Advantages Easy to use and safe.
Disadvantages You could be responsible for hurting your dog.
|Does it smell good?|
|How easily is it absorbed?|
|Value for money|
|How does it affect your skin?||Not at all / differently|
I bought a dog and while I had done my research I wasn't entirely sure about dogs needing their toe nails clipped, but they do. My other half and I went to Pets At Home to have a look at nail clippers. The breeder had showed us the guillotine style clippers and told us these were easier.In Pets At Home we found a guillotine styles nail clipper by Mikki, suitable for both dogs and cats. The clipper cost £4.99 and I thought this was reasonable considering how long a product like this should last. But we'll see if it stands the test of time, and my dog.
The guillotine nail clipper comes in a plastic and cardboard packet, which shows the product and has the directions and instructions on.The packet is fairly flimsy and most of the clipper packets were broken but the product inside was fine. Instead of the packet being clued is was merely stapled together, which I understand in this day and age with costs etc but it does look cheap and like I said, all the packets were broken. It isn't the type of thing you could buy for someone.
The product itself is very sturdy and is literally 2 handles, it almost looks like a nut cracker but instead of the nut cracker at the end it has a small loop with a guillotine slice blade attached.You would be able to fit your fingers in the hole but perhaps a small child could, so I would suggest keeping this item away from all children.
The opening / hole where the nail is placed to be guillotined off is a reasonable size for a dog claw and is not too tiny you'd struggle to place the nail in.I must hold my hands up and admit I do not even attempt to cut my dogs nails, I don't like the thought of it, and knowing me I'd get the quick and hurt him.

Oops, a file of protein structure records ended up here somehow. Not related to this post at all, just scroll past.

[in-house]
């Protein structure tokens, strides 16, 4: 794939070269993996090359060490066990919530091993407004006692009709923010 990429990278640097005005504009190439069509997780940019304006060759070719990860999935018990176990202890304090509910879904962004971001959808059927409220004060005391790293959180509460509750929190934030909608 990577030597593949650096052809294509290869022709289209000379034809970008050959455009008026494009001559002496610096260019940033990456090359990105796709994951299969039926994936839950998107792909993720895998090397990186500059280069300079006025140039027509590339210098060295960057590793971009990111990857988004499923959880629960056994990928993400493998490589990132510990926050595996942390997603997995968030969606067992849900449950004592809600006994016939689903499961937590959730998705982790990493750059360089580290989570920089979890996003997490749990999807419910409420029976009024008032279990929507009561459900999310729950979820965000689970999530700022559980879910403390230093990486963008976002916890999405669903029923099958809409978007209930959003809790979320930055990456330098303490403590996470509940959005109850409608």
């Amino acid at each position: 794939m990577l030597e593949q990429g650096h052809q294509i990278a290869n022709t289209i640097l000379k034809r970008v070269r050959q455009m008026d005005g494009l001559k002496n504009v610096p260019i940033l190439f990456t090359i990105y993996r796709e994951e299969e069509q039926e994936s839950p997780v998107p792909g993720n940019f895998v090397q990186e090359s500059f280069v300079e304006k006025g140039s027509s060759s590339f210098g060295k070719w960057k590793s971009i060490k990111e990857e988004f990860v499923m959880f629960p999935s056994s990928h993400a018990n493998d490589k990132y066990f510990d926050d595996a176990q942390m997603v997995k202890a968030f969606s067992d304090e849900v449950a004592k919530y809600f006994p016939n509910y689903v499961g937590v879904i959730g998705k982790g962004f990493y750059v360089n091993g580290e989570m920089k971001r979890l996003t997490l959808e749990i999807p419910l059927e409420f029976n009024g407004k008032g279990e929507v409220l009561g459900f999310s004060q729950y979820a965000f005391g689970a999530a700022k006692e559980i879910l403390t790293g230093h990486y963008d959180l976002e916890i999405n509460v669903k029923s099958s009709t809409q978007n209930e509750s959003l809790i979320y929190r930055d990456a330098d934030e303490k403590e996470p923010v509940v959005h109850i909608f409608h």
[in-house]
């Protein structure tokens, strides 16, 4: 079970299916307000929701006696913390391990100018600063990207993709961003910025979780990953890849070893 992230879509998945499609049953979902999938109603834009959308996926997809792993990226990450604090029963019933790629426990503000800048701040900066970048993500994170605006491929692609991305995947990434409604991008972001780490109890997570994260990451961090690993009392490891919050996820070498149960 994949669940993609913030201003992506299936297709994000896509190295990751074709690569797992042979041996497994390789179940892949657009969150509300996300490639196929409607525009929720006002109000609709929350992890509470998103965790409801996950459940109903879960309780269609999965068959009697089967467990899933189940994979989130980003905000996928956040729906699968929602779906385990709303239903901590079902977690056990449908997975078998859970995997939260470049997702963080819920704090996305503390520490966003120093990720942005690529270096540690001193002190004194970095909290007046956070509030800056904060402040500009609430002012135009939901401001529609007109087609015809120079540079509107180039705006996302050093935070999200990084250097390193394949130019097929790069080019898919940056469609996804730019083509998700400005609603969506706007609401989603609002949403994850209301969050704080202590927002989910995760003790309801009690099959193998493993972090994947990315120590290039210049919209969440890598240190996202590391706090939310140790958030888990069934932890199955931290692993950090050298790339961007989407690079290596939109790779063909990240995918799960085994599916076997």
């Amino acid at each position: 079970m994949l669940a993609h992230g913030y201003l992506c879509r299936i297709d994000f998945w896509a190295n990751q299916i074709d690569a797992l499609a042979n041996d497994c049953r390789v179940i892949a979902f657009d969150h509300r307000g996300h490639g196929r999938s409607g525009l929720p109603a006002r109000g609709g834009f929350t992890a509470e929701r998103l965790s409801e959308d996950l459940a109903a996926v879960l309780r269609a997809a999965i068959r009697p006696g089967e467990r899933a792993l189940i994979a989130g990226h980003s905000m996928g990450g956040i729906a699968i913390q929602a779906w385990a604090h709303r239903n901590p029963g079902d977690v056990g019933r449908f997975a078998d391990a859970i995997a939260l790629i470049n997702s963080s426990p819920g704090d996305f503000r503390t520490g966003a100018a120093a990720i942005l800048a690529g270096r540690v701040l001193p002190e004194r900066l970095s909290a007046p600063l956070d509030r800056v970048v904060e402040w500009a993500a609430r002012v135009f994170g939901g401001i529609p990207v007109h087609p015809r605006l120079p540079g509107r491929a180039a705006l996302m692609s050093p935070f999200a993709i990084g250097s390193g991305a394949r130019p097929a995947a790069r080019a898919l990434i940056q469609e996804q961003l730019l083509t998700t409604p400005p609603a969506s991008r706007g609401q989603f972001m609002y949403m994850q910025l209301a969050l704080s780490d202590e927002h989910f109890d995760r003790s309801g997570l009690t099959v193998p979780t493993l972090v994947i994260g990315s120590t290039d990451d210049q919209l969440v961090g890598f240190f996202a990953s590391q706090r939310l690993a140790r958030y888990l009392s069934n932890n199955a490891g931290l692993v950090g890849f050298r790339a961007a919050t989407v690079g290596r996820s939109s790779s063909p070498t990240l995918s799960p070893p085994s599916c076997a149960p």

My other half is in charge of the nail trimming and he tends to do it when the dog is asleep or chilling out, although if he is just chilling, he sticks his nose in the way.You can place the nail as far in as you want then proceed to push the two handles together until the guillotine slides up and cuts the nail. We do a tiny bit at a time, and were told if you don't cut the nails the quick gets bigger within the nail.
Luckily we've had not quick snipping (touch wood) and hopefully won't, we do this a few times a week and literally take off a tiny bit. The dog is fine with it, although a nosey little mite.The blade is quite sharp and I wouldn't recommend running your finger over it, but all in all, unless you can fit your fingers inside the hole, it is relatively safe.
The guillotine clipper leaves nails trimmed although possibly sharp which can be seriously annoying, but I would recommend this over paying at the vets for your dogs nails to be cut. I think this purely just for the price aspect although if you are less confident or your dog won't sit still, maybe the vets are the better choice. If you handle your dog all over from a puppy then he/she should get used to it. Since we've had our dog, we have constantly been all over him and he lets us do what we want to him.The blade is black which can be a tad annoying if your dog has black nails but it is quite easy to see the difference between the nails and the guillotine.
This product is very easy to use and I would recommend it for trimming nails.
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